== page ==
Some British Columbia crops—particularly cherry crops—could be at risk due to COVID-19 related issues bringing in temporary foreign workers.
Davis Yung of Fresh Direct Produce, a Vancouver, B.C.-based importer/wholesaler and local distributor of produce, notes that generally he doesn’t hear anything from growers about hiring workers, many of which come between March and April to get seeding, planting, pruning and more for the upcoming growing seasons. “This year, we’ve heard from so many growers and shippers struggling related to bringing in temporary foreign workers,” say Yung. “COVID-19 is putting a lot of interruptions on getting people to come over for work. We may lose some crops because growers may not be able to plant or they may not want to take a risk during seeding and not get enough labor to harvest the crop later on.”
There are multiple issues affecting the situation, starting with receiving approvals to bring in workers in the first place. “Generally when people would get say 10-20 workers, now they’re getting two to three workers trickling in,” says Yung. Notably, workers can’t travel via commercial travel due to the coronavirus-related travel bans in place. “So growers need to get charter flights to get enough workers on the same plane,” says Yung. Add to that the logistics of getting approvals in the first place. “In Mexico for example, they’re not able to get visas on time because the offices are closed,” adds Yung.
Then add the weather to the situation. “Normally we get our approvals and everyone comes in on requested time. But it depends on the weather,” says Harman Bahniwal with Krazy Cherry Fruit Co. in Oliver, B.C., a company that brings in approximately 100 workers annually from Mexico and Jamaica. “This year everybody has their workers scheduled later because the weather was colder. And then the travel ban came into effect and now people don’t have workers.”
Bahniwal says for Krazy Cherry, so far, some workers have arrived but another two groups haven’t been able to make it in yet. “We haven’t started flying them into B.C. yet,” says Bahniwal. “So say we need workers for June. We’re not even certain we’ll get planes or charters for June 1st. And then they have to sit for 14 days. So now we have to plan almost three weeks ahead because we’re so weather dependent.”
That sitting for 14 days or following the social isolation recommendations from the Canadian federal government issued to anyone arriving in Canada from outside the country is another concern. “There are 14-day isolation protocols but temporary foreign workers also need to be working in the farm and must be paid when they arrive. So the protocols in B.C. are being reviewed,” says Yung. “But every week there’s a delay, we’re losing time. These farmers really only operate four to six months a year so this could mean they could lose the whole season or have trouble surviving post-crisis.”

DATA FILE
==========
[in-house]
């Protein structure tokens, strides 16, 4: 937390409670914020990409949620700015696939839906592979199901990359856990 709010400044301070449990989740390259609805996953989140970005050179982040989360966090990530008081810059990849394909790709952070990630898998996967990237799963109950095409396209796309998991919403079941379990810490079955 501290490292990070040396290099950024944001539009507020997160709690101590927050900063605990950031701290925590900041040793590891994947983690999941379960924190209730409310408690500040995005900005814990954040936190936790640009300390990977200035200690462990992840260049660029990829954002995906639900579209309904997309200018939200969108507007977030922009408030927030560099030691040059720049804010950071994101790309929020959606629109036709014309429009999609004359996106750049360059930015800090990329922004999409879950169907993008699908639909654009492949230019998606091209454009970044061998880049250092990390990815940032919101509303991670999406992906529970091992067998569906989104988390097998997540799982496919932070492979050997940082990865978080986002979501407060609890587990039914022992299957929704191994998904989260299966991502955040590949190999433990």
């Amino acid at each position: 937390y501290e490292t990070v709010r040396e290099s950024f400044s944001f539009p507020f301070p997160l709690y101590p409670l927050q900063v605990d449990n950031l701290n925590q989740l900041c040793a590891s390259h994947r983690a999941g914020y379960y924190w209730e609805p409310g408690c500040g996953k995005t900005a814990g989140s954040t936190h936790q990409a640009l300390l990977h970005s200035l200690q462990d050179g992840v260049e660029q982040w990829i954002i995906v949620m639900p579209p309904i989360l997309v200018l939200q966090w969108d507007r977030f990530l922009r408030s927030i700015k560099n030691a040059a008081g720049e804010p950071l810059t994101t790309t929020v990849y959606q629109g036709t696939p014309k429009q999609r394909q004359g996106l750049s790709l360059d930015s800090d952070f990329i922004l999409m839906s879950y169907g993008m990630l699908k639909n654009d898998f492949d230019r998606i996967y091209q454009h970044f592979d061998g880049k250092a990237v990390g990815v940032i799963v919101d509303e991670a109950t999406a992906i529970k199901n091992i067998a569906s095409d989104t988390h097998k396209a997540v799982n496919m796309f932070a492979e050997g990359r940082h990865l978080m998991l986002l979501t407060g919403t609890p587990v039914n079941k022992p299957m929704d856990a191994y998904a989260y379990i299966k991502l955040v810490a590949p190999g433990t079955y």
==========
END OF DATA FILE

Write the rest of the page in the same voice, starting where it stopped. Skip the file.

Photo: Krazy Cherry Fruit Co.
A different approach
Meanwhile Bahniwal wonders if socially isolating workers be handled slightly differently while still adhering to protocols. “If an employer has different fields, a group of five people could be isolated in their own vehicle and house and working a field together. We could bring them their groceries,” Bahniwal says. “Rather than sitting and not working for 14 days, they should be able to work if they’re showing no symptoms because they wouldn’t mix with other people.”
While tree fruit growers in B.C may be feeling the pressure around workers most acutely given how soon their season is coming up and how short the season is, Yung notes there are many types of growers at risk this season of COVID-related labor issues including berry growers, row crops, hot houses and more. “The risk may be more company specific depending on the mix of labor,” says Yung. “If they have more labor from Mexico, because of how the program works, they’ll be more affected. Others have more consistent local crews because of their other year-round product so they may be less affected.”
Photo: Krazy Cherry Fruit Co.
So where to from here for B.C. growers? Bahniwal notes that provincial cherry associations are in discussions with the provincial government about the issue. “And when they can conclude this, we can move forward and organize our charter planes,” says Bahniwal.
Yung adds that governments outside of Canada also need to be willing to resolve the situation. “We need to find some middle ground between the governments,” says Yung. “We wish there is a way that both governments would come up with a solution to expedite this process.”